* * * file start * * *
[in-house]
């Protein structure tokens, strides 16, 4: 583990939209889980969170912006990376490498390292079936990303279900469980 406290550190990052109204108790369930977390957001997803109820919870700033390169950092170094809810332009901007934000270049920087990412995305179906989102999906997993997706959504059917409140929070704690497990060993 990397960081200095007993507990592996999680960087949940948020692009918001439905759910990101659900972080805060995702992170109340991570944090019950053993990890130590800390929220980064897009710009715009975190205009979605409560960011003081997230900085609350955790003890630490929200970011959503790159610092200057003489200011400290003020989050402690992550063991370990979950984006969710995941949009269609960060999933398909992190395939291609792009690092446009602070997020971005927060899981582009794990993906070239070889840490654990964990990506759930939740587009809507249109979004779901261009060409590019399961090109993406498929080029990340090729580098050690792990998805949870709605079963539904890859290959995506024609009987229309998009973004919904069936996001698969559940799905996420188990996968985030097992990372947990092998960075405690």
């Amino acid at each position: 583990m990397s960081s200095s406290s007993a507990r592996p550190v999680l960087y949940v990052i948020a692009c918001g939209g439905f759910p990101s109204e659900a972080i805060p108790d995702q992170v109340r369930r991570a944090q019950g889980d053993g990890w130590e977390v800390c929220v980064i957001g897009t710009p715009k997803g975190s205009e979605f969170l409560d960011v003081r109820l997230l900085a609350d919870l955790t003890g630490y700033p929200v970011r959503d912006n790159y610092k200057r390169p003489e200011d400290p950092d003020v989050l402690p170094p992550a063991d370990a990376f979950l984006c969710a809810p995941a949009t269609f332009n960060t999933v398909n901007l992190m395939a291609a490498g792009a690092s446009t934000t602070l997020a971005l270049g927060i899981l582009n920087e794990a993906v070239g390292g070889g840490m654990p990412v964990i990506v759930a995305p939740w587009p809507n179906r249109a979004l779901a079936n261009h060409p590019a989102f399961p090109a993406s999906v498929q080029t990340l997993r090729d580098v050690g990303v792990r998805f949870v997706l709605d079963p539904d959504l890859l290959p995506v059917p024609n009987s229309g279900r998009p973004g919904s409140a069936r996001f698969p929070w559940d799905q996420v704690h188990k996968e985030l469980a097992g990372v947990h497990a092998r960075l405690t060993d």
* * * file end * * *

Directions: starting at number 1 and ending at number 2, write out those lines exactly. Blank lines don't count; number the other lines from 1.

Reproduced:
[in-house]
């Protein structure tokens, strides 16, 4: 583990939209889980969170912006990376490498390292079936990303279900469980 406290550190990052109204108790369930977390957001997803109820919870700033390169950092170094809810332009901007934000270049920087990412995305179906989102999906997993997706959504059917409140929070704690497990060993 990397960081200095007993507990592996999680960087949940948020692009918001439905759910990101659900972080805060995702992170109340991570944090019950053993990890130590800390929220980064897009710009715009975190205009979605409560960011003081997230900085609350955790003890630490929200970011959503790159610092200057003489200011400290003020989050402690992550063991370990979950984006969710995941949009269609960060999933398909992190395939291609792009690092446009602070997020971005927060899981582009794990993906070239070889840490654990964990990506759930939740587009809507249109979004779901261009060409590019399961090109993406498929080029990340090729580098050690792990998805949870709605079963539904890859290959995506024609009987229309998009973004919904069936996001698969559940799905996420188990996968985030097992990372947990092998960075405690």